[Dan] Okay. I'm going to tell you a story. I wrote the first three John Cleaver books. Then figured I was done. Then, like three or four years later, I got an idea for a new one. So I emailed my German editor. I was living in Germany at the time. I emailed him and I said, "Hey, would you be interested in another John Cleaver book?" His response was to email me the cover he'd already mocked up for it.
[Dan] Complete with a title.
[Dan] I said, "I haven't even started it yet. How do you know what the title is?" He said, "I'm just going to change your's anyway."
[Dan] Which is a long way of telling you that I don't really do my own titles. Because I'm really bad at it. So I always rely on my editors or my writing group to title them for me.
[Kameron] I had a really interesting experience, because when my first three books came out, I was like, "Oh, I'm going to call them God's War, Infidel, and Rapture." Well, what does that say to people? People think they're religious fiction. They're about this badass bounty hunter on this secondary world, and there's a big hole war and it's crazy. So people didn't know what they were. They didn't know what they were getting. What I do now is my agent and I sit down once I have finished whatever stupid comp title I put in there. We go, "Okay. What's the genre we're writing in? What titles again, don't pop in Amazon, because we want to have something unique?" So we sit down and we go through just a bunch of different titles and stuff together. Sometimes my editor and I'll go through that with me. But with Mirror Empire, that was a very strategic title. It was like, "Okay, it's about mirroring universes colliding." Cool. But we want something that codes epic fantasy. The empire thing codes the epic fantasy. Then in... I have a book coming out that is a space opera, and it's called The Stars Are Legion. Hah. It says stars, it means science fiction. Are Legion, it's about space opera. Hah-ha. So I have a very strategic way of going about looking at titles now.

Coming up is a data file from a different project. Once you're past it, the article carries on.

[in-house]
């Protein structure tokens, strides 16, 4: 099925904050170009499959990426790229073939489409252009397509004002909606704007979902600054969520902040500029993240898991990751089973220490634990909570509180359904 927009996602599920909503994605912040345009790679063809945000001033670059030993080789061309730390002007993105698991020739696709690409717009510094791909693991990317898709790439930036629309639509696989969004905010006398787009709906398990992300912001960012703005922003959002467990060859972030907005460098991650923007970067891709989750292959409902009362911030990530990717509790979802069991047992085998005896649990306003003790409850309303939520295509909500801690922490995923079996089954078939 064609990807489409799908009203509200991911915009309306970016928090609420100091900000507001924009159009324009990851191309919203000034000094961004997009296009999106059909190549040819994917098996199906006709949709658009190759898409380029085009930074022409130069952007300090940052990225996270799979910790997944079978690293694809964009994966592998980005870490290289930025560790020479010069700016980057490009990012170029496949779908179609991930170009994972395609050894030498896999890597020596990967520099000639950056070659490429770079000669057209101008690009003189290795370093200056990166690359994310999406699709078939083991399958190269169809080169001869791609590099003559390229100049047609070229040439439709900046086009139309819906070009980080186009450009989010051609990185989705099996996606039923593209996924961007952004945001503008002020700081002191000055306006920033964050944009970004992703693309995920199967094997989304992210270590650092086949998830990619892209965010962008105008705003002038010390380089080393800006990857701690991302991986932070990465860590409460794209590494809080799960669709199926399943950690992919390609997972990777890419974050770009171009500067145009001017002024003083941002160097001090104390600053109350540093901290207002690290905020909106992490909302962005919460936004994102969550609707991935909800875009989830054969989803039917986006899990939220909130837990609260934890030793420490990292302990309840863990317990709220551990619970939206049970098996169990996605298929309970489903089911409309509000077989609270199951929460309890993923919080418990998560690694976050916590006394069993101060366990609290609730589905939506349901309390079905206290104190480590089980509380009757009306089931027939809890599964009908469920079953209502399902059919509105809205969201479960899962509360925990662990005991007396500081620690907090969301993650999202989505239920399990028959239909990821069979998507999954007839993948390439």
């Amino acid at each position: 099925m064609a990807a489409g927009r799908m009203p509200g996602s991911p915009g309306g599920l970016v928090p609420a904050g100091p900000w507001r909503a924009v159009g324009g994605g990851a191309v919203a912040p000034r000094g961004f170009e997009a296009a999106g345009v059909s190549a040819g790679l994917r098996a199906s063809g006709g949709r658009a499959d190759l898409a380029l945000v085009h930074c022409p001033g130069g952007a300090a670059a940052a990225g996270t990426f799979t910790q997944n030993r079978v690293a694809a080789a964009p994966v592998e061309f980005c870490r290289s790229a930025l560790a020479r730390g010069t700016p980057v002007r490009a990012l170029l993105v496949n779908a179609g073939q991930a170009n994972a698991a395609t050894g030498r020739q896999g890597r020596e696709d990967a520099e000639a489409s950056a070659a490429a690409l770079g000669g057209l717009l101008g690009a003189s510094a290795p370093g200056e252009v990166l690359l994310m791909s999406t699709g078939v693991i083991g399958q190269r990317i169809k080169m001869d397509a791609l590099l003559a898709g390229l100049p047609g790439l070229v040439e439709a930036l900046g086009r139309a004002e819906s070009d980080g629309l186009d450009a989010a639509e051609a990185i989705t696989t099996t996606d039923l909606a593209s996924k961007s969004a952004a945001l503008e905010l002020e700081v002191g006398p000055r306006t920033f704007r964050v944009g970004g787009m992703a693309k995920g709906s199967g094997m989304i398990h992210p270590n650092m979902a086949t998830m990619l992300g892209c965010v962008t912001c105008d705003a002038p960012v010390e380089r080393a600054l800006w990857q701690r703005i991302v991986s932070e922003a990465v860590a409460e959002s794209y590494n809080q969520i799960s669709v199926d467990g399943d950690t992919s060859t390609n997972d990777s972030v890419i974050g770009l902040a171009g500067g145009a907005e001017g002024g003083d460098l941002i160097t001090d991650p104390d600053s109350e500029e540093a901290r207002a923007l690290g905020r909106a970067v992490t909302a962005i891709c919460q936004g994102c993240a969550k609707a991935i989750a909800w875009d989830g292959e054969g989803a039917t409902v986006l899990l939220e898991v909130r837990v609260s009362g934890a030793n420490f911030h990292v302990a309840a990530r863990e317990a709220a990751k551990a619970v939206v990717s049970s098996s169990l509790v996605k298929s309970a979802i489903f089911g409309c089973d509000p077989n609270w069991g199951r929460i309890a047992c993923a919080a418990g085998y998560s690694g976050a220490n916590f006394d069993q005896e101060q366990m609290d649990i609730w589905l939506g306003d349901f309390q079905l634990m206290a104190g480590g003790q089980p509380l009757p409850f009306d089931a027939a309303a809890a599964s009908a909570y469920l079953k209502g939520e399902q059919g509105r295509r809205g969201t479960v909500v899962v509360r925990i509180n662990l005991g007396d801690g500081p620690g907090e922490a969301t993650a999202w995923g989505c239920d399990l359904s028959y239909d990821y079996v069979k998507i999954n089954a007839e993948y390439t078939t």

[Michael] A lot of my titles are the first or one of the first things I know about the project. So, Geekomancy. It's about geek magic. Everything accretes from there. Genrenauts is the same thing. A space opera I'm working on. For a long time, it was The Space Opera I'm Going to Write.
[Michael] Then it was Hooked on a Space Opera. Because it was influenced by Guardians of the Galaxy. I just circled around and around and around. I did what Kameron did. I tried to figure out, I need a title that codes space opera in a particular way. I went through 10 or so really, really terrible ones, until I got to something that was evocative and thankfully alliterative. Annihilation Aria.
[James] I love really elaborate, intricate, creative titles, like James Tiptree style titles that I just love, and I'm terrible at them. I want everything to sound like a heavy metal epic, and it never does. Both of my novels ended up with the working title being the title, but... So that's what I do. But, what I say to all the authors that I work with is, I make them give me a huge list. Just a shock and blast. Like, give me the title you want, and then give me 10 variations on it, and give me every keyword that you think might fit. We're just going to jumble these around until we find something that I like, you like, and the publisher likes. It's never the first one. I mean, never. So it's exactly what you're talking about. You need something that's unique, sounds cool, but expresses what the story is.